The results of the Native language immersion research confirm the importance of comprehensible input in that the students develop not only good comprehension (in reading and listening), but also confidence and fluency in Native language. However, research does not support the argument that an exclusive focus on meaning and comprehensible input is enough to bring learners to mastery levels of performance in their second language. Indeed, the fact that Native language immersion learners continue to make the same linguistic errors after years of exposure to the second language in classrooms which provide a great deal of comprehensible input is a challenge to the claim that language will take care of itself as long as meaningful comprehensible input is provided.
The results of the research on comprehension-based ESL also appear to provide support for Krashen's comprehensible input hypothesis. It is important to keep in mind, however, that the learners in the comprehension-based studies are beginner-level learners and it is far too early to know how their second language skills will continue to develop. It is certainly possible (indeed probable) that learners in comprehension-based programs, like the Native language immersion learners, will have considerable gaps in their linguistic knowledge and performance over time. And, like the Native language immersion learners, they too will probably need and benefit from opportunities to use the language interactively as well as from some careful form-focused intervention later in their development.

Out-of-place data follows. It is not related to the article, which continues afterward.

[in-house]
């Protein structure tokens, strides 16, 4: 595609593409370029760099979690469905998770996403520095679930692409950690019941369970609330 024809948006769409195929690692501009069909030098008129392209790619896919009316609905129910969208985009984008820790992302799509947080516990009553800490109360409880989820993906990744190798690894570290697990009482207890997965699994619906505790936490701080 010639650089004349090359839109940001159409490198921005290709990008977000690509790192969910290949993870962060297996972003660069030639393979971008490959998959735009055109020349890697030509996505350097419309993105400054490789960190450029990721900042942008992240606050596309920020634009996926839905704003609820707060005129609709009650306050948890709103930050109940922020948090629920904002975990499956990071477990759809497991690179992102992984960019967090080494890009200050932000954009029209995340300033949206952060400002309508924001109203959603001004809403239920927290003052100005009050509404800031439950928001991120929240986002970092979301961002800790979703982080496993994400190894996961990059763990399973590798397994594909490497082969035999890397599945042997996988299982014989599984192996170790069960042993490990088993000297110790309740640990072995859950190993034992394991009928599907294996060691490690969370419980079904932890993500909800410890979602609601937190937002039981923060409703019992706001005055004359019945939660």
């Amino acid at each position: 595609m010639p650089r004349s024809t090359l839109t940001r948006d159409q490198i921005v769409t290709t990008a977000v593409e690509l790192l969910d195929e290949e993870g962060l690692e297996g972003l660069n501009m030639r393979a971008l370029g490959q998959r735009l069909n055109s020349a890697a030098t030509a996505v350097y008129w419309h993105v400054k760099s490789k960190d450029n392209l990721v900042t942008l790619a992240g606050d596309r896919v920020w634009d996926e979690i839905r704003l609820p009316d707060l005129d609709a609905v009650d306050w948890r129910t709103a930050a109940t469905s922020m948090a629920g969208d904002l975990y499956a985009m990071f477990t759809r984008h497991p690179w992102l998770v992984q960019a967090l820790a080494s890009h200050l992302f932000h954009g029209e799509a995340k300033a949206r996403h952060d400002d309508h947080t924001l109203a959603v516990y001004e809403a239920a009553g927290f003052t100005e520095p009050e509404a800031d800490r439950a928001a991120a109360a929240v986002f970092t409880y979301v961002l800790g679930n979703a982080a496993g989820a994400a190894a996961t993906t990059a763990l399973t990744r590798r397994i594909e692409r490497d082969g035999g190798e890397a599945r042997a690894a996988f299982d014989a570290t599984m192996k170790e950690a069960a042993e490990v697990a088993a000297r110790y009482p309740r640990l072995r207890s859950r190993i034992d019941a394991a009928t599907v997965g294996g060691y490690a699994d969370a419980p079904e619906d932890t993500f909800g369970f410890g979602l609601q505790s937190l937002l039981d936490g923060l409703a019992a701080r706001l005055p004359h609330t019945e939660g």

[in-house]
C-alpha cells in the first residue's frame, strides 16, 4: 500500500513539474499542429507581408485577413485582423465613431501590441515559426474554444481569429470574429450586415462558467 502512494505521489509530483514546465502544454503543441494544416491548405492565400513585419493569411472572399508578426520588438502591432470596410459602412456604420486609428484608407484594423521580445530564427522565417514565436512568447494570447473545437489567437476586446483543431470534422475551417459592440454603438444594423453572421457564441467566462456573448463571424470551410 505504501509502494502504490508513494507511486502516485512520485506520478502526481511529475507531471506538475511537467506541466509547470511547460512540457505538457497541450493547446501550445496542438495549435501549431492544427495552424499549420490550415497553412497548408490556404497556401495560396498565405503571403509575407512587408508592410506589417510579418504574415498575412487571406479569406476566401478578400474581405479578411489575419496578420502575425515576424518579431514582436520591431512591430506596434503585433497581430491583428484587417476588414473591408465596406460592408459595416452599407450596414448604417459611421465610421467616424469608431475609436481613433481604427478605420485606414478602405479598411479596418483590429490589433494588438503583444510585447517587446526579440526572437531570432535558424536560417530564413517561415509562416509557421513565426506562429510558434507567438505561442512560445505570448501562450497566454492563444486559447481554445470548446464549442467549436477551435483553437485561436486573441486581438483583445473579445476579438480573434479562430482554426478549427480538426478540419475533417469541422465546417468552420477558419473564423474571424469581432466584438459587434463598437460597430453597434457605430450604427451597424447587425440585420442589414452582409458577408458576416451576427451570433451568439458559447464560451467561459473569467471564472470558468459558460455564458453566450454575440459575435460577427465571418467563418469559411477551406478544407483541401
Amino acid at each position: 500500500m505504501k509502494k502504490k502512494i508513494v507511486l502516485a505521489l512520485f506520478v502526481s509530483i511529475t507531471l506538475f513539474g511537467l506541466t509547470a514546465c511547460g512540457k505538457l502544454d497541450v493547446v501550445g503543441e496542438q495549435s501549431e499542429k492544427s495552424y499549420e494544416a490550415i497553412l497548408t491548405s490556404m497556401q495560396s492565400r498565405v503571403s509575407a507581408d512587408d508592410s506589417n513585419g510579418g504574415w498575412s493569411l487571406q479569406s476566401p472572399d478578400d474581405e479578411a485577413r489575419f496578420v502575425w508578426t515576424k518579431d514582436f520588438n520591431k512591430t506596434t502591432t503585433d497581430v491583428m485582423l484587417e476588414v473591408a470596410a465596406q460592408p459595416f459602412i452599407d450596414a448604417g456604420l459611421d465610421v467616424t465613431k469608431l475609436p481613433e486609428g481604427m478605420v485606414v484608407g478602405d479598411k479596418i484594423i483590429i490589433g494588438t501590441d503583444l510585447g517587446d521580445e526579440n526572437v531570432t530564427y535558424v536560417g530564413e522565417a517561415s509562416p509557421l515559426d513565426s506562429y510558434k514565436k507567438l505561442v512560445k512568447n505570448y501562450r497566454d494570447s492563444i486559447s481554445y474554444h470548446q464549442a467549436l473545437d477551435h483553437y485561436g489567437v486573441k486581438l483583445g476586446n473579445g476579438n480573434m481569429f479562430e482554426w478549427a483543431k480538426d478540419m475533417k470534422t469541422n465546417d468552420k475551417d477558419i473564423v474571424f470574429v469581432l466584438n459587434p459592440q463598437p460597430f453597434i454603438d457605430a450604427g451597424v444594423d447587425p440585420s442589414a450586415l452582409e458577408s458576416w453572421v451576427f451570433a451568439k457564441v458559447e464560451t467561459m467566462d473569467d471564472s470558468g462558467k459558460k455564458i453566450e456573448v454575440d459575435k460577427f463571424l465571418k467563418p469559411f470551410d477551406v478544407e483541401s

The TPR results also show great benefits for learners in the early stages of development. Krashen says of TPR that it prepares learners to go out into the target language community to get more comprehensible input which, he says, will carry their language acquisition further.
In summary, comprehension-based programs appear to be beneficial in the development of basic comprehension and communicative performance in the early stages of learning (particularly in situations where learners have no other contact with the target language apart from in classroom situations). But they may not be sufficient in getting learners to continue to develop their second language abilities to advanced levels.